Scattergun is the only name I can think of that encompasses the entirety of the shotgun based weapons. Scattergun is slang but still accurately describes every category of shotgun-like weapon out there. All these different categories of scattergun exist because of American firearm laws. While at their core, they are all shotguns, they have distinct traits that separate them into different categories. Today we are going to deep dive into the various categories and explain each one.
Your base level scattergun is a shotgun. A shotgun is a weapon that has a stock, a smooth bore, and to avoid being an NFA item, the gun must have a barrel at least 18 inches long. The important trait to remember is a stock and a barrel of at least 18 inches long. A rifled barrel of at least 18 inches can be used for slug guns, but it’s still a shotgun.
You can remove the stock and replace it with a pistol grip, but it’s always a shotgun because it once had a stock. Shotguns must also be longer than 26 inches overall. This seems easy, but with bullpup shotguns, it’s easy to slip under that length even with an 18-inch barrel.
Short Barreled Shotguns
Short barreled shotguns are weapons designed to be fired from the shoulder, with a smooth bore barrel less than 18 inches long or an overall length less than 26 inches. These are NFA firearms and require a tax stamp, and are subject to both special state and federal laws. The barrel length and overall length can be whatever you desire when it comes to short-barreled shotguns.
Firearms are a category that is basically the ‘other’ on your list of firearm classifications. When it comes to the scattergun, we have firearms like the Mossberg Shockwave or Remington TAC 14. These guns have never had a stock and must have an overall length of at least 26 inches. If the scattergun falls under 26 inches overall, it becomes an NFA weapon known as an AOW.
There are no barrel length requirements, and most work with 14-inch barrels and the KAK Raptor grips. You cannot convert a shotgun to a firearm, and if you add a stock to one of these, it can never be a firearm again.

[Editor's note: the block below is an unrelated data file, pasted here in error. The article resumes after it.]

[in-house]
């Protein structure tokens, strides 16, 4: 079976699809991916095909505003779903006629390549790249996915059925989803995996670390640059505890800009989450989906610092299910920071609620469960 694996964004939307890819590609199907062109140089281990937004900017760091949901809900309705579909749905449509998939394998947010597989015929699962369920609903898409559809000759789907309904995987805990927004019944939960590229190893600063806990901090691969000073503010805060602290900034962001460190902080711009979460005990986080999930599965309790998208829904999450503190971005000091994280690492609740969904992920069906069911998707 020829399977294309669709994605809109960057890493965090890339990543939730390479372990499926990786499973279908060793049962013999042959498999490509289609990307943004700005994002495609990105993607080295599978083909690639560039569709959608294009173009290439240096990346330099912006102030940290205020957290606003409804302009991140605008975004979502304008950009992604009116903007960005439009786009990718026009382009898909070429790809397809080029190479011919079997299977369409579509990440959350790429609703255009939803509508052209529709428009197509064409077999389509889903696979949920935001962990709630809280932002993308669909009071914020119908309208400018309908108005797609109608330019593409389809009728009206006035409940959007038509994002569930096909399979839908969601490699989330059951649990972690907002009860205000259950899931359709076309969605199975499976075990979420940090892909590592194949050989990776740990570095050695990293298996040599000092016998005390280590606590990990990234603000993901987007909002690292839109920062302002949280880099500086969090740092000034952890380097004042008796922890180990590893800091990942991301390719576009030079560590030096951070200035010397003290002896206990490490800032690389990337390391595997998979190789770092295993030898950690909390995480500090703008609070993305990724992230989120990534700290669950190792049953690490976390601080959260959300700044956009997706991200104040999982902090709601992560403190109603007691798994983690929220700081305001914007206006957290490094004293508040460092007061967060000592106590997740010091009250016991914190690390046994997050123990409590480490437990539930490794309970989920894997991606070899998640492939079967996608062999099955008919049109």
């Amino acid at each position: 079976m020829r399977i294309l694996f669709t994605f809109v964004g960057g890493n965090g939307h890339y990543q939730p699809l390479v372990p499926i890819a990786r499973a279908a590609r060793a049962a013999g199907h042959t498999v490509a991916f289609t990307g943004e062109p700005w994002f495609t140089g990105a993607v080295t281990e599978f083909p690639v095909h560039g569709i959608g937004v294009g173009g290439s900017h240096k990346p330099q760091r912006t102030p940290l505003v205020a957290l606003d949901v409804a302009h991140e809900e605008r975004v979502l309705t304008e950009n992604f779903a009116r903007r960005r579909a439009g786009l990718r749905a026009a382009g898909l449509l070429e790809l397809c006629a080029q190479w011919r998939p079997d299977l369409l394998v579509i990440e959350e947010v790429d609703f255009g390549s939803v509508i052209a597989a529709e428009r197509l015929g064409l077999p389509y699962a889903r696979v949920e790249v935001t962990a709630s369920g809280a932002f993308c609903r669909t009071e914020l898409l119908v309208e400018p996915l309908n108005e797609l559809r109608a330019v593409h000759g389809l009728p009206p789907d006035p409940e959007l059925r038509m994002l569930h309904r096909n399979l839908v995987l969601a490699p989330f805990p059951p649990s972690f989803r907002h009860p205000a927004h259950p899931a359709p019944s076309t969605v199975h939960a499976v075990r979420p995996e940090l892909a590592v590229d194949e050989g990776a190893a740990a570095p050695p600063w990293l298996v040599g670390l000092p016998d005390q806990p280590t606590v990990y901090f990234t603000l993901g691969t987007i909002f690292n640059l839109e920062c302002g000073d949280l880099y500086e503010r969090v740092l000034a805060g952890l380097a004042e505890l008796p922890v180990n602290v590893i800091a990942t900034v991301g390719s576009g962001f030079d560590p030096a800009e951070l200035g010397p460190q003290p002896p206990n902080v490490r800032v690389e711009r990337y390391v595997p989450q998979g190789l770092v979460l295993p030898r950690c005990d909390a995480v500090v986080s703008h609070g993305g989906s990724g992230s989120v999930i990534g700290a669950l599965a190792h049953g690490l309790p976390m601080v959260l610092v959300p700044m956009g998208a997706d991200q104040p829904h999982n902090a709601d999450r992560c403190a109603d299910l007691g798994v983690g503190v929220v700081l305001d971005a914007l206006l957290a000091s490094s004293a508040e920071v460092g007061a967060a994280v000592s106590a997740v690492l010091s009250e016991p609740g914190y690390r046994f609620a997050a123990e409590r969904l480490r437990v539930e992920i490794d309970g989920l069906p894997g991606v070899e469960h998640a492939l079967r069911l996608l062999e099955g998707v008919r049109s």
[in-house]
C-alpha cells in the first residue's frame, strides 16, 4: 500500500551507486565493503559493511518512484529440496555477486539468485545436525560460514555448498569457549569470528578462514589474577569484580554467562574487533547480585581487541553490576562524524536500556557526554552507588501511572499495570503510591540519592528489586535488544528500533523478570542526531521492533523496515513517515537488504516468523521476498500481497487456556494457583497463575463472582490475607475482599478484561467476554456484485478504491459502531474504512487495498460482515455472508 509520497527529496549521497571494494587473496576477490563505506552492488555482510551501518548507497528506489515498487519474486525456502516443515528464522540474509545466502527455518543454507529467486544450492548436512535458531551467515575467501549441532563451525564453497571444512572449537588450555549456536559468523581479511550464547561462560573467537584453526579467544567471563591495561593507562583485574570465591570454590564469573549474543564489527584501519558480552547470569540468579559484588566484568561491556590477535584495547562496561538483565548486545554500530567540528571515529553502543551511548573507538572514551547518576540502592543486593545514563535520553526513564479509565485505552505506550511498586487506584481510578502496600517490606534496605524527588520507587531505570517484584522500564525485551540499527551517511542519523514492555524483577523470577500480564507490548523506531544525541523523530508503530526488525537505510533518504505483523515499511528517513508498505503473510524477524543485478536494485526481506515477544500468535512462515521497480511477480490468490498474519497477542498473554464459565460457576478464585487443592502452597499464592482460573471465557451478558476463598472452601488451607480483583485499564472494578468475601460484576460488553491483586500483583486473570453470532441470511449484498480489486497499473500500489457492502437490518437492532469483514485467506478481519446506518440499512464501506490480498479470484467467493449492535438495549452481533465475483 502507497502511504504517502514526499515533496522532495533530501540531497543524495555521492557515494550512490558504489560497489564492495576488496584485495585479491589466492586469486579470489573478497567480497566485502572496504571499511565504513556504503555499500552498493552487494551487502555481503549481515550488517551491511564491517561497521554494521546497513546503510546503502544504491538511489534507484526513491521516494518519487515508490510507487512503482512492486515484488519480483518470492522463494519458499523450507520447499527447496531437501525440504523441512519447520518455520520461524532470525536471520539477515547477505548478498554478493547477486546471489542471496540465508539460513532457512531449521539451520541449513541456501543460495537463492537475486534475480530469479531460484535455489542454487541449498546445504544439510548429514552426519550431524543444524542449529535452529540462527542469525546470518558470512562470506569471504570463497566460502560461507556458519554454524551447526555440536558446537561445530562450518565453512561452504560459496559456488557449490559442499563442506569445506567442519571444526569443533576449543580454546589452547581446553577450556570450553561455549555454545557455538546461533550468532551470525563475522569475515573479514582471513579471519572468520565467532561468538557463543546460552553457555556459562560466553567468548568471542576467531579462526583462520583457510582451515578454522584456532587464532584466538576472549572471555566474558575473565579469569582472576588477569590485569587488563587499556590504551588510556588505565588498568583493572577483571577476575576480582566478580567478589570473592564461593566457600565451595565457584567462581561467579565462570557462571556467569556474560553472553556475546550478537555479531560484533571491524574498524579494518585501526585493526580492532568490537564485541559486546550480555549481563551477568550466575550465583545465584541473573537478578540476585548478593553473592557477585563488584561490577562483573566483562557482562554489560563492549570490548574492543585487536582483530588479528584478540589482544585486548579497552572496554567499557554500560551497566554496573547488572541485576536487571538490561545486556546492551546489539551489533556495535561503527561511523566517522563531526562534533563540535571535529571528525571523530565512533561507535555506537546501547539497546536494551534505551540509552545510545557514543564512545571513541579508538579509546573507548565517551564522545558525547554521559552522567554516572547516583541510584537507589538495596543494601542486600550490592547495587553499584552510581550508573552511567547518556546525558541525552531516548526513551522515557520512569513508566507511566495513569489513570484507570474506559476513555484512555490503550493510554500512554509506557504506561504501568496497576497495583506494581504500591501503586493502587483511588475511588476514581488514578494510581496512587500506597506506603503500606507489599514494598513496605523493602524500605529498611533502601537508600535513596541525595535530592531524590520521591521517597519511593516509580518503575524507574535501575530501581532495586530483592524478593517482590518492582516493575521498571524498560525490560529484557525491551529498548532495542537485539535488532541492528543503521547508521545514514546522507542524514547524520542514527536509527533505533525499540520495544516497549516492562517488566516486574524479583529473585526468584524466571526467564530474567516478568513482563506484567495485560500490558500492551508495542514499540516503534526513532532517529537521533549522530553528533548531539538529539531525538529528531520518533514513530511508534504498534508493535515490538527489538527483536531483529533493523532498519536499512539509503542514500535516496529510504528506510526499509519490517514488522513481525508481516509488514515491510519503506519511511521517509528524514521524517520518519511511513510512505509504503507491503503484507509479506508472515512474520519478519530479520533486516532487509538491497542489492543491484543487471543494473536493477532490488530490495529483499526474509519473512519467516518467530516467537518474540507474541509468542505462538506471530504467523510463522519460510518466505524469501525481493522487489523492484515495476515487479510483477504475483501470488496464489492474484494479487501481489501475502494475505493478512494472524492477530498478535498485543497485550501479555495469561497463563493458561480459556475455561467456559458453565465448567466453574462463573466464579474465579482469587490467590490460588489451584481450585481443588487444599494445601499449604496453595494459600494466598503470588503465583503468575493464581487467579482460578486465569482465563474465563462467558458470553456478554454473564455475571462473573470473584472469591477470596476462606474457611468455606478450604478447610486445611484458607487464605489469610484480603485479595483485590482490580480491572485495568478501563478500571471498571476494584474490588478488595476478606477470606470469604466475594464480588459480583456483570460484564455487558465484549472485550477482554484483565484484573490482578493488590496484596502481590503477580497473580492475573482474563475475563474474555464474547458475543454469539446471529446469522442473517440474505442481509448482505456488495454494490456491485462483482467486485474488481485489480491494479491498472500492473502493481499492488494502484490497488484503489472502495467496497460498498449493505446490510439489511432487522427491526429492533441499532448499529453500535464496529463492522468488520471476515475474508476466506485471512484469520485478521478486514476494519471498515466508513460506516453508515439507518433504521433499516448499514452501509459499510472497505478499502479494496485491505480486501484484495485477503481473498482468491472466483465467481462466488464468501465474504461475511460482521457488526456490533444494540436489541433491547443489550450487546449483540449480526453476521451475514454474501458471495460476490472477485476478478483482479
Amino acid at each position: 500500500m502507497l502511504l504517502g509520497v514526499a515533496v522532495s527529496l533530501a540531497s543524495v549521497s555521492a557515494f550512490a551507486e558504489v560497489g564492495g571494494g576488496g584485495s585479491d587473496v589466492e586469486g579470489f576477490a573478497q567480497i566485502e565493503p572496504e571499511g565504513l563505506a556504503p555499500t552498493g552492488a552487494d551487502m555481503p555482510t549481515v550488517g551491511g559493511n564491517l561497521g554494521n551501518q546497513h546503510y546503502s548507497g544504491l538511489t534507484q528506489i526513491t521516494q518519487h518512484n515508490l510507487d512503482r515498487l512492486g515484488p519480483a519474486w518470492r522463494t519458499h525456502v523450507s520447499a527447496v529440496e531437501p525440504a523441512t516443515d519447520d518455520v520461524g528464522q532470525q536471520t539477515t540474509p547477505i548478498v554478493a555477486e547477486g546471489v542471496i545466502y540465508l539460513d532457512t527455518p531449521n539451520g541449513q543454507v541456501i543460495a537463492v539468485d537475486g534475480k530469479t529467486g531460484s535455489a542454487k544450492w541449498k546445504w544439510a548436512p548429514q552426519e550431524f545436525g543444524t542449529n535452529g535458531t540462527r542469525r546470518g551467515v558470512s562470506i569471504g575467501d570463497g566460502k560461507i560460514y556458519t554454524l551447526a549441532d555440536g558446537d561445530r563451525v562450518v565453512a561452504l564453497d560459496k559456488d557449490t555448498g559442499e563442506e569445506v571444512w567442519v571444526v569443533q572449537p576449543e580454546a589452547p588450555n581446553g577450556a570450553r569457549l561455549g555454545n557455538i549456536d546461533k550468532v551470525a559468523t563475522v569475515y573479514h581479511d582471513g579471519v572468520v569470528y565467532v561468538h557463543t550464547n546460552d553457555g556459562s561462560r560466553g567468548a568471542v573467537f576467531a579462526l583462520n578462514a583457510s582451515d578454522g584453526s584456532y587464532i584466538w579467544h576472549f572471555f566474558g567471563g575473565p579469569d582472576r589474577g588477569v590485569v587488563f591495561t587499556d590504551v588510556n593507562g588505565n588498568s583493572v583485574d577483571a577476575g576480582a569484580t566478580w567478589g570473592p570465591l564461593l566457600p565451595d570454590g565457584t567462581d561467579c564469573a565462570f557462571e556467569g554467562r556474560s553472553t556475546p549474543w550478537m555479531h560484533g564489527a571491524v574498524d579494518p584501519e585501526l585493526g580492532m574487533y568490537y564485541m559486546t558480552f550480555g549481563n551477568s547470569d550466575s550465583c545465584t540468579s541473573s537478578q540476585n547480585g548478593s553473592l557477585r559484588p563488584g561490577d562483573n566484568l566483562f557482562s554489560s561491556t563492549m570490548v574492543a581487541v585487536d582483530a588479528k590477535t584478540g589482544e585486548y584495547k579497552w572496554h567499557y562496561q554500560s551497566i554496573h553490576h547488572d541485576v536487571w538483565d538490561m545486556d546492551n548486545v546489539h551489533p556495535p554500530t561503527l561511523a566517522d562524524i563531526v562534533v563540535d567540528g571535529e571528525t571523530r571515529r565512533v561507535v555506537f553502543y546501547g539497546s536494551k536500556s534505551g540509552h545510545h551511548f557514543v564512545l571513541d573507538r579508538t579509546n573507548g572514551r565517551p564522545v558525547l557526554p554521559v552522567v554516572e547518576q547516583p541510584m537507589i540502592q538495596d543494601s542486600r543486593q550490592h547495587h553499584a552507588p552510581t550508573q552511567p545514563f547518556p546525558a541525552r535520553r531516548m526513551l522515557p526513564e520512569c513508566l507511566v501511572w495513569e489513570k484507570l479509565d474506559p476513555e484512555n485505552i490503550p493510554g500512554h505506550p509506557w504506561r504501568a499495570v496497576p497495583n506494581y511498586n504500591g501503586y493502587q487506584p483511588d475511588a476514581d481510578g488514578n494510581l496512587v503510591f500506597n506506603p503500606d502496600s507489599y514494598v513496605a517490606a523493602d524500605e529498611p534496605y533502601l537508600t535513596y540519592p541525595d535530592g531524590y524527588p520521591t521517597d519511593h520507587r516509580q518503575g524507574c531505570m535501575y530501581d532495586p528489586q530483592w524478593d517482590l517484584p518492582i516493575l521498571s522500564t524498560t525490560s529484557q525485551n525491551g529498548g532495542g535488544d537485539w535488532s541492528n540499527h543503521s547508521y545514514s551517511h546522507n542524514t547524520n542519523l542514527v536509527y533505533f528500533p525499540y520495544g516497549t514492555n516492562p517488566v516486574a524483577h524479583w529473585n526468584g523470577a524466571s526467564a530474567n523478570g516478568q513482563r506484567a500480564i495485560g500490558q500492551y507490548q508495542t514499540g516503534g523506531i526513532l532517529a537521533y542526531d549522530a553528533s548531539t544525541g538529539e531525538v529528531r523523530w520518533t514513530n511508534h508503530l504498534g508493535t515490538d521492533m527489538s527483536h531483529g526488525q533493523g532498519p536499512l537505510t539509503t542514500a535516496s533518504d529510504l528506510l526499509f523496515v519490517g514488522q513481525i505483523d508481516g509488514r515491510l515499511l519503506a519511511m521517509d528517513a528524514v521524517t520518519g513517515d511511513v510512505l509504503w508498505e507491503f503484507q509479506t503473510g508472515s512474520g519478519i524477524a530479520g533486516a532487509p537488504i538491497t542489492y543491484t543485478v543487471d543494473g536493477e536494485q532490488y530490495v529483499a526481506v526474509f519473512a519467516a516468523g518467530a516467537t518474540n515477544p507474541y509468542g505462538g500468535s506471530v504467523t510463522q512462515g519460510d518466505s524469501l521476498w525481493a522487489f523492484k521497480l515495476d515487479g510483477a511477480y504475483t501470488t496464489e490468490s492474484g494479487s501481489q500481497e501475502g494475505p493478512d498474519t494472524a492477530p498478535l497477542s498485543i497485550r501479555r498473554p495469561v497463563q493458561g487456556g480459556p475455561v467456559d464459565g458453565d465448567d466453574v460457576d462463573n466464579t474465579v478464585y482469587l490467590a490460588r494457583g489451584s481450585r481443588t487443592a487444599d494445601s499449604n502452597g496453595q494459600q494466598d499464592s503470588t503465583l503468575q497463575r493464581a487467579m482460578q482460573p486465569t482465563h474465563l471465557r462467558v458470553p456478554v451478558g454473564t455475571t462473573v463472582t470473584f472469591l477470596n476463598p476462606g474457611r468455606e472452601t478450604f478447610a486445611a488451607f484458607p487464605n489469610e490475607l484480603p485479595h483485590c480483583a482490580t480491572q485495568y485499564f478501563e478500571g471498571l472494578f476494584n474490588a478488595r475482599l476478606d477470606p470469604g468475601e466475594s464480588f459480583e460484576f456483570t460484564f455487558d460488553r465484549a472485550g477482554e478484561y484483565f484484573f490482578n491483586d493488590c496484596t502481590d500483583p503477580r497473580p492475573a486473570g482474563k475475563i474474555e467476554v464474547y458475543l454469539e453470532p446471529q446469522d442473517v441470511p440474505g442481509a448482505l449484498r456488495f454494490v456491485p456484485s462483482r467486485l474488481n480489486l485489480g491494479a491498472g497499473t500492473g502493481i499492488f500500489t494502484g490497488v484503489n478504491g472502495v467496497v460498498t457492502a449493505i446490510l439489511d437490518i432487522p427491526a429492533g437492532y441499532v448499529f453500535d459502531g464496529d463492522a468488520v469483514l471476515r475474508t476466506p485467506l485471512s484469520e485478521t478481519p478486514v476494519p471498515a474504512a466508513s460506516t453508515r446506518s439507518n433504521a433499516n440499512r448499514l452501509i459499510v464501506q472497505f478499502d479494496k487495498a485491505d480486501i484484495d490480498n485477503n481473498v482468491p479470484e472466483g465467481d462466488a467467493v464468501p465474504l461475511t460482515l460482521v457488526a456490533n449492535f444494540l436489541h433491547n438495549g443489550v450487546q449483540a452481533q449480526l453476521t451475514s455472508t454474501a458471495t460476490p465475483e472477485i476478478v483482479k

AOW stands for any other weapon, and it’s an NFA catch-all, much like the term firearm for title 1 firearms. In terms of a scattergun, an AOW is a shotgun-like firearm without a stock and an overall length of less than 26 inches.
AOWs are an oddball category that includes guns that don’t look like guns, so for a scattergun, that could be a smoothbore cane gun that fires a shotgun shell.
Destructive devices are an interesting category that is rather expansive, and oddly enough, shotguns found a way on the list. Two weapons that were considered shotguns were randomly reclassified to destructive devices.
You see, any firearm with a bore over 0.5 inches is a destructive device unless it’s found to be particularly suitable for sporting use. This exemption allows shotguns with a bore .73 inches and beyond to be non-NFA items and big game cartridges that exceed .50 caliber.
The two shotguns relabeled as Destructive devices are the SPAS 15 and the Striker 12/Streetsweeper models. Since then, no others have been added to the list, but it’s worth noting.
These are the final scattergun series on the list and are likely the least prevalent. Industrial shotguns, like the Winchester Ringblaster, are designed for specific purposes, like cleaning kilns. These are shotguns only by the common-sense definition and are supported by a special mounting system and chambered in massive calibers like eight gauge.
These are not considered guns, but tools, so NFA rules need not apply to a 100-pound industrial shooting apparatus.
Scatterguns for All
This, the many categories in which a simple scattergun can fall into. Common sense of function classifies all of these as just shotguns, but American gun laws rarely apply a common-sense test. The purpose, length, barrel length, and the presence of a stock are all factors that can determine the legality of your weapon.
Hopefully, it’s no longer as clear as mud. Maybe more like muddy water.